Protests and looting began in the city following Freddie Gray‘s death. Baltimore police arrested the 25 year-old on April 12. He died a week later from spinal injuries, allegedly sustained in police custody. On May 1, prosecutors charged four police officers with manslaughter in Gray's death.
The protests have reinvigorated #BlackLivesMatter protests online and offline. The hashtag has been tweeted 245K times in the last week and 481K times in the last month, according to the social analytics site Topsy. #BlackLivesMatter was first used three years ago on April 11 by @NeenoBrowne after black teen Trayvon Martin was killed by a neighborhood watch volunteer in Florida.
Chicago-based, Trinidad-born Patrice Grell Yursik departed from her usual fare of beauty and fashion on Afrobella to share her thoughts on Baltimore:
It’s hard to write light when your heart is heavy. And right now, my thoughts are wrapped up in darkness, in distress and in stomach churning worry for America – particularly the city of Baltimore. It’s yet another name to add to a list that’s too long, another city in turmoil, another case of police brutality that should provoke sadness and empathy but instead stirs up assumptions, retorts and defensiveness. Watching the news these past few nights has been disturbing to say the least. I hate to see what’s happening in Baltimore and I hate how the media is covering what’s happening in Baltimore.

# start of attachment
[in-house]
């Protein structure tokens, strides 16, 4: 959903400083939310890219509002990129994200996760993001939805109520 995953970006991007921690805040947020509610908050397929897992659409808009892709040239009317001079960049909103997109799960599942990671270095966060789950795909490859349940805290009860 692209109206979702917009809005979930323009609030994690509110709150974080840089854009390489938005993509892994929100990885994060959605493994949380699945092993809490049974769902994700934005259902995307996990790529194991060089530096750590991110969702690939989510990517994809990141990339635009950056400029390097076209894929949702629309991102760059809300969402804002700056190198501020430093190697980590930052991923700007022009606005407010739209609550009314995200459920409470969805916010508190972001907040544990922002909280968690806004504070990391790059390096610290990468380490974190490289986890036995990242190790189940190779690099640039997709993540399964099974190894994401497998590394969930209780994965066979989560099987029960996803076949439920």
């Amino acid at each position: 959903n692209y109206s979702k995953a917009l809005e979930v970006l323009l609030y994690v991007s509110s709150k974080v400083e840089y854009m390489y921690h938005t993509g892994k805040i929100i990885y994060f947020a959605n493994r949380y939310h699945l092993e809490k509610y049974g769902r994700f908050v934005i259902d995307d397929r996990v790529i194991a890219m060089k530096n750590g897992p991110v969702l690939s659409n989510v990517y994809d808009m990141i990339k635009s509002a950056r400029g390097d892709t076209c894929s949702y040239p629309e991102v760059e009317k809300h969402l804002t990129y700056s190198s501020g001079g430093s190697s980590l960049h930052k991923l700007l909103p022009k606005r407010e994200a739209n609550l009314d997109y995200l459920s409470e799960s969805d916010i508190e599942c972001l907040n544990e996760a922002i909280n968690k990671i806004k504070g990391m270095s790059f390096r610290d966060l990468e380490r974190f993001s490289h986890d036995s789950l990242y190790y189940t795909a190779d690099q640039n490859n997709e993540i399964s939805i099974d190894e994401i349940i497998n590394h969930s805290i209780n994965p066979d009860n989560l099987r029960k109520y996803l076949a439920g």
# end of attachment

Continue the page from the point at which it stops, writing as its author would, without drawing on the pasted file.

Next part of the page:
With regard to the media's framing of the riot story, Afrobella explained that “there have been some terrible reports filed and inaccurate stories written, and there has been some really thoughtful, intelligent coverage”. In sharing the latter, she wanted people to remember the motivation for the riots:
This is happening because Freddie Gray’s horrific death is part of an awful national pattern of behavior that needs to stop.
Every article I’ve read about Freddie Gray underlines the fact that he was innocent. But even if he had committed a crime, he didn’t deserve the brutality he received. But we have to make sure to remind people he’s innocent for the public to believe that what happened to him was an injustice. That’s how much Black lives don’t matter.
#black lives matter
Trini Like Salt had had enough, saying it was time for white people to step up:
I don’t want to hear about your outrage at the riots.
I don’t want to hear of your hand-wringing and self reflection.
I don’t want to hear how sad you are that it has come to this.
I don’t want to hear of your sympathy for or derision of the protesters.
All I need to hear from you is that you will do something about the police killing and maiming black human beings with impunity. That’s it. Nothing else.
If you have nothing to say about black men being lynched on the daily, I want nothing to do with you. Black lives do not matter to you. So you do not matter to me.
That someone had to actually make this statement makes me sad beyond description.
It feels like history is repeating itself again and again in an endless loop that’s destined to break. And we have to learn these lessons and make real changes soon, before this happens again. And again. And again. Because this could happen in Detroit. Or Miami. Or Chicago. It can happen anywhere, and it’s happening everywhere.
Trini Like Salt, who agreed with Obama that America could solve the problem if it really wanted to by paying attention and considering the plight of young black kids, ended on a slightly more hopeful note:
Not those people’s.